We at Aiven are big believers in Open Source. Not only do we provide Open Source databases as a service, we are contributors to several of those and many related projects. Additionally, we open source our in-house tools we’ve developed to provide Aiven services whenever we can.
Available under Apache License Version 2.0, our latest tool is MyHoard, the daemon we use to create, manage and restore MySQL backups. In this post we cover our requirements and how we went on to accomplish fully automated MySQL backups with MyHoard.
Aiven’s operational model and requirements
The model with which Aiven operates services differs quite a bit from how traditional on-premise databases have been hosted where relational database master servers have been expected to remain operational for extended periods of time and replacing them has been an exceptional situation.
This often means the process is not well automated, safe or repeatable. We on the other hand expect servers to potentially fail at any time and also perform major updates in a rolling forward fashion that causes the old master servers to be replaced.
To cope with both expected and unexpected server failures, we work hard towards perfecting the failover scenarios so that they’re as seamless as possible.
For controlled failovers, we cover various steps on both the old and new masters before and after the promotion to ensure no data loss and as little downtime as possible. By the time of writing, controlled failovers are usually completed so that service unavailability is around 5 seconds.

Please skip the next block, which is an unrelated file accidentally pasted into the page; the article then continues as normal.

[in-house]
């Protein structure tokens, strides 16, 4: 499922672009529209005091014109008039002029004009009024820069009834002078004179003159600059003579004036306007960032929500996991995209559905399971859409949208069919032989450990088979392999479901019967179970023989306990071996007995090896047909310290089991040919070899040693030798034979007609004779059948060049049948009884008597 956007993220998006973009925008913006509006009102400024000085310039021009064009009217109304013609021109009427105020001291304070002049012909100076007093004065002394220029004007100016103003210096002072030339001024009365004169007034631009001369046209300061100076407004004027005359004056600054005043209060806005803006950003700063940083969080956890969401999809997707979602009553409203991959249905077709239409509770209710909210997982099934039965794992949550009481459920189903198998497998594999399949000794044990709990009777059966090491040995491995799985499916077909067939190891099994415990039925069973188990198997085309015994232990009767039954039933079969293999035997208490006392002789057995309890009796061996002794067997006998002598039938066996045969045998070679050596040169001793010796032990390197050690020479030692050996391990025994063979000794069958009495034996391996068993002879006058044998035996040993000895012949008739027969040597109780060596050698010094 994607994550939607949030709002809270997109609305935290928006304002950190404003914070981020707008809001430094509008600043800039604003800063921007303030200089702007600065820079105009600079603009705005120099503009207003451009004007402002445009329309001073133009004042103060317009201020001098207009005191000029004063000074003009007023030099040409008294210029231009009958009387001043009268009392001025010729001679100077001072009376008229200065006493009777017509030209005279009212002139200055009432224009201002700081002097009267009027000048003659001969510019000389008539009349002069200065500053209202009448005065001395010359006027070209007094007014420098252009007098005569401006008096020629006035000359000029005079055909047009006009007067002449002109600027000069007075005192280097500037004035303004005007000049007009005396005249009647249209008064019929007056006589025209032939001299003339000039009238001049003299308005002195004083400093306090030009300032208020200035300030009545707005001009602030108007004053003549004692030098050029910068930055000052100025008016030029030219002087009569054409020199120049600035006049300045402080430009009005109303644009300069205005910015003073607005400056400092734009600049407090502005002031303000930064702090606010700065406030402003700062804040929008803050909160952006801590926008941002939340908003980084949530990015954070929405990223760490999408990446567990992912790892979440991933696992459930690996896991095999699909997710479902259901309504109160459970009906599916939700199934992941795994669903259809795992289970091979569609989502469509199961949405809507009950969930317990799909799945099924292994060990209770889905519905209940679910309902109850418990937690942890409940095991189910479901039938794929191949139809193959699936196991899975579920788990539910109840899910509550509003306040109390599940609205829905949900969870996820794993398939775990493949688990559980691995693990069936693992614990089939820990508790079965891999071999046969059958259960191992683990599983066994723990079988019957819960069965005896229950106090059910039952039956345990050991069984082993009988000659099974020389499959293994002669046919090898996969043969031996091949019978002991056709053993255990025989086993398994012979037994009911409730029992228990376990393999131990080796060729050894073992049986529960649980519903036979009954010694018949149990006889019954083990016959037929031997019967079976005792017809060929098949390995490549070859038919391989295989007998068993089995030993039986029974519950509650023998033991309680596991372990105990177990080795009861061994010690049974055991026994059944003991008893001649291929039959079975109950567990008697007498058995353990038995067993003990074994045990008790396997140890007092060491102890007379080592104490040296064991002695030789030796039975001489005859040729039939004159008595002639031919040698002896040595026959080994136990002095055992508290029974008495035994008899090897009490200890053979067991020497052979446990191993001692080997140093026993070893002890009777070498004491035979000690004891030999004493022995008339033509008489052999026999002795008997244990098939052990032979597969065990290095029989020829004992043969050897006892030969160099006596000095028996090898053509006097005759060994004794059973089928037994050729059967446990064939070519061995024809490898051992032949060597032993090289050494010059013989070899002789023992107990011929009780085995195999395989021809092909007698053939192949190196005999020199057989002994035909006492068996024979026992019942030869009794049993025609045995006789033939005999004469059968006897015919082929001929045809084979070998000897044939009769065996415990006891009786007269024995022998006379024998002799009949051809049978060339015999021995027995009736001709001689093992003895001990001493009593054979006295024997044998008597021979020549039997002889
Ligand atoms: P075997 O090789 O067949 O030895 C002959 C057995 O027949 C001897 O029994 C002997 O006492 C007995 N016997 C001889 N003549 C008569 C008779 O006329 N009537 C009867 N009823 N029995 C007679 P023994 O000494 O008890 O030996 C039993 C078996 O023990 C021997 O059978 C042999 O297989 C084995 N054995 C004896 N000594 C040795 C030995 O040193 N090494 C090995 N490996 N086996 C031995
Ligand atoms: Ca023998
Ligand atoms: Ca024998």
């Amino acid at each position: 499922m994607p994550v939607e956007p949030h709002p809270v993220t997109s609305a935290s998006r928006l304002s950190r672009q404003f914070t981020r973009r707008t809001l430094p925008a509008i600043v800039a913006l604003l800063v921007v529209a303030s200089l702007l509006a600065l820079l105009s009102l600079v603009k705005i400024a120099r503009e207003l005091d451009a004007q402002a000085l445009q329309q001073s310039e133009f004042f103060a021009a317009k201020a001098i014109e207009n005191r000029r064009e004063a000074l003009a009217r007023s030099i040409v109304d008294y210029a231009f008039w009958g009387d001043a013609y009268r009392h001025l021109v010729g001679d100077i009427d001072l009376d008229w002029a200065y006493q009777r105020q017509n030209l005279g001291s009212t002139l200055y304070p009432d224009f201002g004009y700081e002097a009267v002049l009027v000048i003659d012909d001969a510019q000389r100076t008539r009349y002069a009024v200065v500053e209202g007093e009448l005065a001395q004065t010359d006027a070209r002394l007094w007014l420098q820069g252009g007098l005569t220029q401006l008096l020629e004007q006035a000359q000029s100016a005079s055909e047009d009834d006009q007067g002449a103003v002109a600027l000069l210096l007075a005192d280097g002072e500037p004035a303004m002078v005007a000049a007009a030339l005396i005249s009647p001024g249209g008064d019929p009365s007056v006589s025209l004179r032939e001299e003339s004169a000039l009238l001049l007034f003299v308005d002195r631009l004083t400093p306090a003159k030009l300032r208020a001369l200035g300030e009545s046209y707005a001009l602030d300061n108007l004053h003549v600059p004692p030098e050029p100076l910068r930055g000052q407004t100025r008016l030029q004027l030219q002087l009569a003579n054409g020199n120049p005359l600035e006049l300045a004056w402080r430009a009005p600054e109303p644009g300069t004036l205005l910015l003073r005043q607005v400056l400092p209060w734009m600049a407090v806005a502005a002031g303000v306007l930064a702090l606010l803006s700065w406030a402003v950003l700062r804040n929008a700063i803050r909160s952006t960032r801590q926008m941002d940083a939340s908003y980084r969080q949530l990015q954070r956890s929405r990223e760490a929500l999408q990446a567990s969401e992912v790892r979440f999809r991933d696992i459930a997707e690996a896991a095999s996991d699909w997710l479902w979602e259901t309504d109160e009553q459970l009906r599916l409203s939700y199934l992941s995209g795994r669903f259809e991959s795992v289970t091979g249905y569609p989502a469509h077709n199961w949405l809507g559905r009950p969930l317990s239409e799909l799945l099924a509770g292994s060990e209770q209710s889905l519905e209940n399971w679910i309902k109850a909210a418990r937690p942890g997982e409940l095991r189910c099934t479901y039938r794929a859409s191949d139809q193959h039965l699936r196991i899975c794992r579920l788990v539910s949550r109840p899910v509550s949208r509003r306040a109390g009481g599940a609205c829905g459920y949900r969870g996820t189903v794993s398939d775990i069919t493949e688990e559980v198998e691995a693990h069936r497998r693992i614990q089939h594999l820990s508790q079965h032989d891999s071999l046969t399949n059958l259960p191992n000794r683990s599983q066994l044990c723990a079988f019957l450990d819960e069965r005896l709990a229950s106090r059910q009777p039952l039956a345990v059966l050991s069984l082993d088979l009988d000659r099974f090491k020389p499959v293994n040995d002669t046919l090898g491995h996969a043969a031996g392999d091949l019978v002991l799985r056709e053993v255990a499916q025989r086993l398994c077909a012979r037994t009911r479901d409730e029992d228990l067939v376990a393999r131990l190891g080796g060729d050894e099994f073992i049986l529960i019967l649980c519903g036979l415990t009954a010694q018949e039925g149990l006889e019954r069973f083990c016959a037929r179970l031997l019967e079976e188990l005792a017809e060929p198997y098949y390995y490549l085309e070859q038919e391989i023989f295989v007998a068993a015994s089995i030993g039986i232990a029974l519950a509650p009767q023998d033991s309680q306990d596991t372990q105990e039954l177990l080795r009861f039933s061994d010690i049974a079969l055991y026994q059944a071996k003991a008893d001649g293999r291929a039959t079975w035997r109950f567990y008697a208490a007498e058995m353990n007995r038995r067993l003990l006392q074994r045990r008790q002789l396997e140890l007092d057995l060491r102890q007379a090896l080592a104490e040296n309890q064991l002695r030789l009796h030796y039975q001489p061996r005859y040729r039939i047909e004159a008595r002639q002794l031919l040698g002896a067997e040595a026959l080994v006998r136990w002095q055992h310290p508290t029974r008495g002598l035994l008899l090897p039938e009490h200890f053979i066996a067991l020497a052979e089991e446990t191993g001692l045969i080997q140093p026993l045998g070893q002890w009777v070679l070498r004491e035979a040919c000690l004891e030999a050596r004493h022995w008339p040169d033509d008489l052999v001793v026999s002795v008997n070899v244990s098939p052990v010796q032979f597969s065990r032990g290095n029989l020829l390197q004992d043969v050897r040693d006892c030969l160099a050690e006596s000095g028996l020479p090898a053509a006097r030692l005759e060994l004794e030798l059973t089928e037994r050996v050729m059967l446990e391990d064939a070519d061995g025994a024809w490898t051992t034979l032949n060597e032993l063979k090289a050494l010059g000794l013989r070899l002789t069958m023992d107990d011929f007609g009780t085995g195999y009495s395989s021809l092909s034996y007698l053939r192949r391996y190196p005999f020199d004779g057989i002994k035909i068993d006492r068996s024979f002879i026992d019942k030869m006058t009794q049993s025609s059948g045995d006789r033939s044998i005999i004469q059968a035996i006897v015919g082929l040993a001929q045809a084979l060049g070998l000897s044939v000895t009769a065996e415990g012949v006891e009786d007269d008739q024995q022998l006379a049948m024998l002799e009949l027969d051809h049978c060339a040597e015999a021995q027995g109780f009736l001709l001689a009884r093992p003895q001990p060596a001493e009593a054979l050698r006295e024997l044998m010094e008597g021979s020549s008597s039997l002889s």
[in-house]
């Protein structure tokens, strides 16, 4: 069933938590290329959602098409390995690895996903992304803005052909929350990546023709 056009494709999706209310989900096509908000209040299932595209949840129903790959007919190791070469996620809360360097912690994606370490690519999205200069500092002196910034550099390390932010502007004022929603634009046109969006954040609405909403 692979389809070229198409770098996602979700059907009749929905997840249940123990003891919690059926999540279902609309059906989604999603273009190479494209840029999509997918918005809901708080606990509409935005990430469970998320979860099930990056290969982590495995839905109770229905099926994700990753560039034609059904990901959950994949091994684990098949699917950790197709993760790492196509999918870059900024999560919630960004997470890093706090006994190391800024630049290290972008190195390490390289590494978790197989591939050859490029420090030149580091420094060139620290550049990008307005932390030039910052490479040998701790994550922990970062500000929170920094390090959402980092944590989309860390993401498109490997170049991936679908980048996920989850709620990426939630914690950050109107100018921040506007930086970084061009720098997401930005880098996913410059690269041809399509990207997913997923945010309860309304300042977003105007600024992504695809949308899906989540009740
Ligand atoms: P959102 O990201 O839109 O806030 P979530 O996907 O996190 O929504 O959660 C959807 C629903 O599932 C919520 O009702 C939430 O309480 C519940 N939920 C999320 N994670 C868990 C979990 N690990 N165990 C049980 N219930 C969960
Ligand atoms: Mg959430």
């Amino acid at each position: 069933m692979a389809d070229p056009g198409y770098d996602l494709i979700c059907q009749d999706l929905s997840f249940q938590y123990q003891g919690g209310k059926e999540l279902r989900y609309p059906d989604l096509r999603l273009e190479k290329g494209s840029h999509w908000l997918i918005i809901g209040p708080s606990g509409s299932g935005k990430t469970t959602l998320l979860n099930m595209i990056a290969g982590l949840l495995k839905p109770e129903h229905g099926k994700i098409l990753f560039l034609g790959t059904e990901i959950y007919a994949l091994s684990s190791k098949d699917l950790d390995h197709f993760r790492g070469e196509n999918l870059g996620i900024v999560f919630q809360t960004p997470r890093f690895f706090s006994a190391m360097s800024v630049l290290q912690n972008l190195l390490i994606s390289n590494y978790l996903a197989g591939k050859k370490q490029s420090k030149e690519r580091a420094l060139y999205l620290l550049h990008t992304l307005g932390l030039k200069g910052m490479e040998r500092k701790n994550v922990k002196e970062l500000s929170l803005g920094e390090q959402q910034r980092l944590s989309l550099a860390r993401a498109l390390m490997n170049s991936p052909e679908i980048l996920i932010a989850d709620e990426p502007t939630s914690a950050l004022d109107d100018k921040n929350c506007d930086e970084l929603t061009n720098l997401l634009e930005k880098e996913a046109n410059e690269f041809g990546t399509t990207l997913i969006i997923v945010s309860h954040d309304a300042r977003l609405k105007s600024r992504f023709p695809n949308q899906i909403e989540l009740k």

One of the properties of seamless failovers is keeping backups working like nothing out of the ordinary happened. We provide point-in-time recovery (PITR) that allows recovering to any point in time within the backup history window (2-30 days depending on service plan) and this also needs to work at the time just around a failover.
Also, should the newly promoted master fail quickly, the backup must be valid and at least include almost all changes from it. Consequently, requiring a full backup on the newly promoted master is not an option because it could take an extended period of time.
Of course, everything needs to be compressed and encrypted – we run an encrypted file system and don’t rely on the MySQL encryption features that were introduced in the recent 8.0.x versions. All major cloud storages must also be supported as backup target / source. None of the existing solutions – not that there were many to choose from – fit our requirements just right, so we created our own.
MyHoard’s main functionalities
To get started you first need to get a full snapshot of the database. MyHoard uses Percona XtraBackup for this part because it does a great job. Both backup and restore operations use direct streaming so that no extra disk space is needed, which required extending XtraBackup to fully support this.
However, creating and restoring the snapshot only gets you so far. You still need scheduling, removing old backups based on backup count / age, retrying operations, monitoring, etc. – all of which MyHoard handles.
Once done with the snapshot, you need to take care of the continuous changes happening on top of the snapshot, i.e. binary logs. The way binary logs are managed tends to be somewhat naive: usually, new binary logs are just uploaded as is when new files are created on disk. On the surface, this is what MyHoard does as well. But, there is more to this than meets the eye.